Bertra Beach Dunes Project
Damage to our sand dunes is evident all around the coast. In 2021, the Climate Action Regional Offices launched a campaign in collaboration with local authorities and NUI Galway to highlight the importance and fragility of these natural coastal protections and important habitats.
The preservation and strengthening of natural coastal defences, such as sand dune systems, plays an important role in increasing our coastal resilience to the impacts of climate change. Other countries, such as the Netherlands, are protecting and restoring their sand dune systems as a cheaper and better method - in some cases - than hard coastal protection works.
The launch of the #ProtectOurDunes campaign highlights the importance of conserving these vital coastal habitats around the world. This initiative is asking the public to help protect the dunes by enjoying the beach responsibly and will include awareness raising measures on social media to convey the importance of our sand dunes to coastal resilience and biodiversity, how they can be easily damaged from recreational activities, along with simple measures to preserve them.
The main objective of the #ProtectOurDunes campaign is to raise public awareness around the value of sand dunes, how dunes are formed and the potential damage that can be caused to dunes from human activity. The public are being advised of activities that can damage our sand dunes, including trampling on the dunes, sliding down the dune face, wild camping and campfires, sports training and roaming dogs. We can protect them by staying off the dunes, keeping to designated pathways and camping areas, following the direction of local signage and watching wildlife from a distance.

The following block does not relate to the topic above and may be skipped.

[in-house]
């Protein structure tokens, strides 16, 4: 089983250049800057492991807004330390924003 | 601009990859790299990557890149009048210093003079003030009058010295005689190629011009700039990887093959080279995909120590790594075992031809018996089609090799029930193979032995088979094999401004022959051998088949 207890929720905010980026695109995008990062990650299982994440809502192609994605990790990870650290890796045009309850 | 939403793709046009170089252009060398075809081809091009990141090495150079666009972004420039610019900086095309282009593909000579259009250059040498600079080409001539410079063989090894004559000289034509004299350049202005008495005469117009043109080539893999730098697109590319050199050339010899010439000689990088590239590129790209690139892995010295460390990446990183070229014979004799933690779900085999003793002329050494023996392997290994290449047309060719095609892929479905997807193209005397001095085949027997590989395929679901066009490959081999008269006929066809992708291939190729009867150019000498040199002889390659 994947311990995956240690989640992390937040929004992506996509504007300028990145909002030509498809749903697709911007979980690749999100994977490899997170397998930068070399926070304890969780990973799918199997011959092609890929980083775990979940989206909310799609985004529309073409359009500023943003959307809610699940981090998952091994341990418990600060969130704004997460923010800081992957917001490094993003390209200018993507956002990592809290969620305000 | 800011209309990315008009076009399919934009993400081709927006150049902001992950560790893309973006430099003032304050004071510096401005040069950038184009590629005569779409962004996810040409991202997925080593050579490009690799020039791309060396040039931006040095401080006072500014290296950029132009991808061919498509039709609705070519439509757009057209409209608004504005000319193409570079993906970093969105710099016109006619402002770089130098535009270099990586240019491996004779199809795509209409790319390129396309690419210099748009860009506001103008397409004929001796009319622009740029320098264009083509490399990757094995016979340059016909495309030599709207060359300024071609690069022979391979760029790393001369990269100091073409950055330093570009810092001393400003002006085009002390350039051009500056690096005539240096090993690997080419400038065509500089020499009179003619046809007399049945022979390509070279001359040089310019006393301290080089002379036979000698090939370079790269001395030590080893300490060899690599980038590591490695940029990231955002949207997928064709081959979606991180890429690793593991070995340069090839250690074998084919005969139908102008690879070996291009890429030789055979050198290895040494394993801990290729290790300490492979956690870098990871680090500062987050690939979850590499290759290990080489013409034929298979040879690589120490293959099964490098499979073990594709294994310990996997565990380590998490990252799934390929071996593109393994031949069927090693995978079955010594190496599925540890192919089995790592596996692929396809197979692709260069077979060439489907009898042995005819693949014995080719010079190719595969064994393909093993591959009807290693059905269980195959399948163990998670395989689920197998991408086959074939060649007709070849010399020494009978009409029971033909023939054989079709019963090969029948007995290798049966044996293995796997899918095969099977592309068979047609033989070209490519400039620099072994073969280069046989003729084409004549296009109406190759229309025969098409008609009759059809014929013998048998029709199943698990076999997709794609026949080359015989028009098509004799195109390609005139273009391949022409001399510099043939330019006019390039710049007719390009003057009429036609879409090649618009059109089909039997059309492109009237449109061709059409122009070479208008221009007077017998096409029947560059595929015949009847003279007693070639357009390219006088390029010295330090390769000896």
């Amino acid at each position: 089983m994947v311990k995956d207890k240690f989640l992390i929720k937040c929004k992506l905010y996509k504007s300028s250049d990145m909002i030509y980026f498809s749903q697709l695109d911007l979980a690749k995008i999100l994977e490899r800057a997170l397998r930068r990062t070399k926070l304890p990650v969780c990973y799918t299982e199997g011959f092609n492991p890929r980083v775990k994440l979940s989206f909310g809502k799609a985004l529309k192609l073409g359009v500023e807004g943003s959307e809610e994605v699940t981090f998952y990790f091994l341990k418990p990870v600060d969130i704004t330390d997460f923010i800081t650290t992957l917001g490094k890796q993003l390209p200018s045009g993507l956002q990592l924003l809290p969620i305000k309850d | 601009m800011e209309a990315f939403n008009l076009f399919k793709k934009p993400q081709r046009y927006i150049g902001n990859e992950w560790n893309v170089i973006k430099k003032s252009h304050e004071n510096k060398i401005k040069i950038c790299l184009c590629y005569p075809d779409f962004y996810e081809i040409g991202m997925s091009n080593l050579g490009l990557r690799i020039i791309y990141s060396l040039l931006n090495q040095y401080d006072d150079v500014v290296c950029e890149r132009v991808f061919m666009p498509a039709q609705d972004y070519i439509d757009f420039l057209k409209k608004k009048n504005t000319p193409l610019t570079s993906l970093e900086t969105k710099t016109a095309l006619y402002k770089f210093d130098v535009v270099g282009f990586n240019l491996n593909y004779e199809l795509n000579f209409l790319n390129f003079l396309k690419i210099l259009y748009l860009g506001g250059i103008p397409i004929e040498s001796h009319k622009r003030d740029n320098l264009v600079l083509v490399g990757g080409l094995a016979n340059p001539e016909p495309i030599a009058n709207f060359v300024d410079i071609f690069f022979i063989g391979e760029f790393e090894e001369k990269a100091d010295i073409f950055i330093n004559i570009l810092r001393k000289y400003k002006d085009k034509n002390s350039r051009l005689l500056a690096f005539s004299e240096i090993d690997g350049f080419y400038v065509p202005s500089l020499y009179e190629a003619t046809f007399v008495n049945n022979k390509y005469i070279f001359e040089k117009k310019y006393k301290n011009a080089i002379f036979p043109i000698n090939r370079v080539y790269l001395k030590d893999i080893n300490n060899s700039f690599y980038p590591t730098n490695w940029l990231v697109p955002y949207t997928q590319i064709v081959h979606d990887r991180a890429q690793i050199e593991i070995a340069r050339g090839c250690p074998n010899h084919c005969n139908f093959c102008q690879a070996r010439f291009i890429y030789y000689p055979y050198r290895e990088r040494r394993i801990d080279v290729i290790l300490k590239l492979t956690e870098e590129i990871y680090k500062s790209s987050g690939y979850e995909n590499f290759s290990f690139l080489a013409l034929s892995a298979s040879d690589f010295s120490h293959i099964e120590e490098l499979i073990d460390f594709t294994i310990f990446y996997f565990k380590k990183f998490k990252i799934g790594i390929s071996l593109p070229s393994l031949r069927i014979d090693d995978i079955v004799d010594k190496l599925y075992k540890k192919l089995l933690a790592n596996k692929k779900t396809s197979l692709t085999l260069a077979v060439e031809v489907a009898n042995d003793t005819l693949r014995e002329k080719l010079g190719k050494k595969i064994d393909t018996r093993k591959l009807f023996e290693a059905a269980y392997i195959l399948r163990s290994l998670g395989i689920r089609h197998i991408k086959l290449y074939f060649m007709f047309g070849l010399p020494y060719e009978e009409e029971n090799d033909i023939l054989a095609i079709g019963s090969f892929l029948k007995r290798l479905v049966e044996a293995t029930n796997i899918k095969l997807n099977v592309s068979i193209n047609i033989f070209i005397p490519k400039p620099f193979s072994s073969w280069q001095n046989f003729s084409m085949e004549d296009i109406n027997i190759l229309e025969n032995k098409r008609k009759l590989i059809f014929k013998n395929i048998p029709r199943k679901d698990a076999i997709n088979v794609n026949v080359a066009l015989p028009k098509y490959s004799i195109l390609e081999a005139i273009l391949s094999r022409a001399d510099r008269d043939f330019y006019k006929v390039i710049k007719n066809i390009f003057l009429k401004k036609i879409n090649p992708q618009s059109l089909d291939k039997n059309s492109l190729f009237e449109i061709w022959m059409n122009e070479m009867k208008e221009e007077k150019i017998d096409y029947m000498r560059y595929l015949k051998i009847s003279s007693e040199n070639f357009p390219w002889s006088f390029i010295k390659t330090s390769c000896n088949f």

Supporting information, videos and communication toolkits for coastal communities are available on the CARO website www.caro.ie/projects-research/campaigns/sand-dune.
This project began over concern for Bertra Beach. It quickly became a project about the very future of the coastal landscape and its local communities (hence ‘connected’). The idea is to develop a local climate adaptation plan for the area from Belclare through Murrisk and on to Lecanvey. Social, economic, cultural and environmental aspects are all intertwined and need to be incorporated in the vison of the future. The Bertra Connected group members include local communities, Mayo County Council, National Parks and Wildlife Service, NUI Galway, Clean Coasts and Leave No Trace.
The sand dunes at Bertra beach have reduced by over 60% in the last decade. The popular beach is under severe pressure from climate change and over-use for recreation. The projected increase in the strength and intensity of the Atlantic Winter storms combined with higher wave surges and sea-level rise means that the beach is extremely susceptible to coastal erosion. A once full dune system on the beach is now shrinking rapidly and does not appear to building back up and recovering naturally as it once did. Therefore, there is fear that this protective feature for the entire area will be soon be gone.
There are many reasons why people fear the loss of Bertra, in itself it’s a beautiful spot, its dunes shelter rare plants and animals, its position and size protect valuable shellfish beds behind it, while also protecting the communities living there, even Westport feels the protective benefits.